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Legislature of Virginia.Senate. Monday, Dec. 9, 1861. The Senate was called to order by Mr. Johnson, of Bedford, who submitted the following letter from the President: Richmond, Dec. 8, 1861. To the Members of the Senate of Virginia: Gentlemen — I have just received by telegraph the painful intelligence of the death of one of my children. This sad event renders it necessary for me to be absent for some days. You will, therefore, take such measures to secure a presiding officer during my absence as shall seem to you best. Very truly your friend and obedient servant, Ro. L. Montague. Resolutions of inquiry. By Mr. McKenney.--Of creating the office of Leather Inspector for the city of Norfolk. By Mr. Thompson.--Of providing additional room for the storage of tobacco. By Mr. Neeson.--Of extending the period for the organization of the Virginia Canal Company. By Mr. Wiley.--Of so amending the existing law in relation to the issue of
The Daily Dispatch: December 10, 1861., [Electronic resource], The value of Port Royal to the Yankees. (search)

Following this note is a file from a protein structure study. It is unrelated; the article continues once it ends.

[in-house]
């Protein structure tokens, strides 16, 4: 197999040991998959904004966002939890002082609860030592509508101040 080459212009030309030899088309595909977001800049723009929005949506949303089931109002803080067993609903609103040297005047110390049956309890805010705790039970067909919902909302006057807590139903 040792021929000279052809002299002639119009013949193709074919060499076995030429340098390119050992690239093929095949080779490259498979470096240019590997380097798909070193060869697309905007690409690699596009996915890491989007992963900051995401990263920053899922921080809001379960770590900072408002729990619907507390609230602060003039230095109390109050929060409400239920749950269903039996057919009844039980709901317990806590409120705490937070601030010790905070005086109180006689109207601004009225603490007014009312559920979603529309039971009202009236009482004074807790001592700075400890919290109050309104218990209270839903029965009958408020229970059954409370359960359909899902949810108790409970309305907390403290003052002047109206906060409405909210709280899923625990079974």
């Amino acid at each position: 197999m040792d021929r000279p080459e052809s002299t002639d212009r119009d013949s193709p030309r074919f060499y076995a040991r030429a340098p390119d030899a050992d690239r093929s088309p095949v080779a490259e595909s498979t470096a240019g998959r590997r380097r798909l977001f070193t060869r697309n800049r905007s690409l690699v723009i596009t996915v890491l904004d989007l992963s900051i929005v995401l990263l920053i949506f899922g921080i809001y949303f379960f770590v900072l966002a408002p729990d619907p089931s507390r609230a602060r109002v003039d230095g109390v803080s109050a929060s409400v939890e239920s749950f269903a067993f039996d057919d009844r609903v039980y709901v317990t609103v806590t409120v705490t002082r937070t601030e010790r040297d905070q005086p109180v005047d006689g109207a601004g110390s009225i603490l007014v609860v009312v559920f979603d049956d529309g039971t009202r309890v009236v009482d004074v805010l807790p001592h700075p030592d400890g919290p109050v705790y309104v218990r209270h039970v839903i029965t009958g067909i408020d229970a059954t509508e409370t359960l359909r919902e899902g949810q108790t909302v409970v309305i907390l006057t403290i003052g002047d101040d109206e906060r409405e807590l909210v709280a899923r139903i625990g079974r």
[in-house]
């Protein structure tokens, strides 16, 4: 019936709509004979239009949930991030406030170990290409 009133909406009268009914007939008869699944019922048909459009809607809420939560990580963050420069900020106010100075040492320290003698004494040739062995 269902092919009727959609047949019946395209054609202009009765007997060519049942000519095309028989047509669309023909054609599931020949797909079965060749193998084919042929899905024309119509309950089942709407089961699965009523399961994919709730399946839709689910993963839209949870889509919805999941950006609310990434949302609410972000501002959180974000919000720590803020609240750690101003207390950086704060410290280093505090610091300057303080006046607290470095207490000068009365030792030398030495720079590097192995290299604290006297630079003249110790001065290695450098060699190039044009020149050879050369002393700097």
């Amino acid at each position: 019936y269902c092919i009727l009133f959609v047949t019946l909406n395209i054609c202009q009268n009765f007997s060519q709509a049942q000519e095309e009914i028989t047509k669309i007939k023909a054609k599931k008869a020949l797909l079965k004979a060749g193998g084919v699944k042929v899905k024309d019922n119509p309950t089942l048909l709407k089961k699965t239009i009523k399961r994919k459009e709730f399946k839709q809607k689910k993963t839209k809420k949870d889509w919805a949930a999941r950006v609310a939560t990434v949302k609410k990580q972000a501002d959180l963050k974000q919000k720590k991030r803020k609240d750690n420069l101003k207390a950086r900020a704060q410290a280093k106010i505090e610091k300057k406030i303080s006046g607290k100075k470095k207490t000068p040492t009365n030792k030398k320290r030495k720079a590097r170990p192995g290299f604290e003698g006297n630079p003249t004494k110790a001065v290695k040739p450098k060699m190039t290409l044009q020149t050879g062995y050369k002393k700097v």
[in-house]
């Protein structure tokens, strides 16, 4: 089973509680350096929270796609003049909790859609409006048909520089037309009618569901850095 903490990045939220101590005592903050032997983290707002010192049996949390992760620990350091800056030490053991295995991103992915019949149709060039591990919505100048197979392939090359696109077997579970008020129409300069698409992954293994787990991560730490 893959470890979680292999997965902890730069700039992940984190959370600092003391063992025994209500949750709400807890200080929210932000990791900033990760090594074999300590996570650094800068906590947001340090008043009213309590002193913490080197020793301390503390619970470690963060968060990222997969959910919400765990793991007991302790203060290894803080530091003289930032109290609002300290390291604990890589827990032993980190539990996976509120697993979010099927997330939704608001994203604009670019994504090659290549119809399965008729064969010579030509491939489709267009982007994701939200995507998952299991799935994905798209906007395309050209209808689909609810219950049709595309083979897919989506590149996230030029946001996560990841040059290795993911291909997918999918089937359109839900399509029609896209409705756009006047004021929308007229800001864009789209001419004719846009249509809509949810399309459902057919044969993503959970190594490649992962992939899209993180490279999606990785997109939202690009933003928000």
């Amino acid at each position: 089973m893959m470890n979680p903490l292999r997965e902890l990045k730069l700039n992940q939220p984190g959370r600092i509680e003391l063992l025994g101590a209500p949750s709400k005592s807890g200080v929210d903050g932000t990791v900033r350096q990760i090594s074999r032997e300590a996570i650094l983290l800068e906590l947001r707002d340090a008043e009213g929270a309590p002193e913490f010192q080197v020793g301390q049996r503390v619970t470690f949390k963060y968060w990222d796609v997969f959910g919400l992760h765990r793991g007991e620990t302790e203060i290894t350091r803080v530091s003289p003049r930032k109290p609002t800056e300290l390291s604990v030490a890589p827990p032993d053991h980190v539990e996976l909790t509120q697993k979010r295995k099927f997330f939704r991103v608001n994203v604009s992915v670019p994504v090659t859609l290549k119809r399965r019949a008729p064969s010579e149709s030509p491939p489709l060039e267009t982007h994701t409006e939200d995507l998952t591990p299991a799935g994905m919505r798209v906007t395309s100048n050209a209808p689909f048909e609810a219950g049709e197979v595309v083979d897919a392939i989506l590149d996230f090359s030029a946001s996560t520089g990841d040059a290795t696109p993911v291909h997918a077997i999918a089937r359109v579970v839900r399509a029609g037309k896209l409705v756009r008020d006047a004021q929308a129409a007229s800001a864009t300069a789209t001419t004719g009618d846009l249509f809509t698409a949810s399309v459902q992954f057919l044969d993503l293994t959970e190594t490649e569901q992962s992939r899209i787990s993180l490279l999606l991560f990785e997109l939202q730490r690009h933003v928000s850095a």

From Norfolk. [special Correspondence of the Dispatch.] sensation rumors — the Negro plot to escape to the Yankee fleet-- Departure of troops from Fort Monroe--sword presentation, &c. Norfolk, Dec. 9, 1861. There were various rumors of war about town yesterday. Some person gave out the old stereotyped sensation report that an attack was to be made last night on the fortifications below, Norfolk would probably be bombarded, and an attempt would be made to take the Navy-Yard, "Mary Mack," and things generally in this favored section of the Old Dominion. A large and powerful fleet, they said, was coming down the Chesapeake, bound to Norfolk from Annapolis, in grand style. Dispatches had been received that an at tack would be made on the batteries at half-past 1 this morning, perhaps a little later. A few of the faint-heated and credulous believed these reports; and were probably thinking about packing up and getting ready to make themselves scarce. It was sug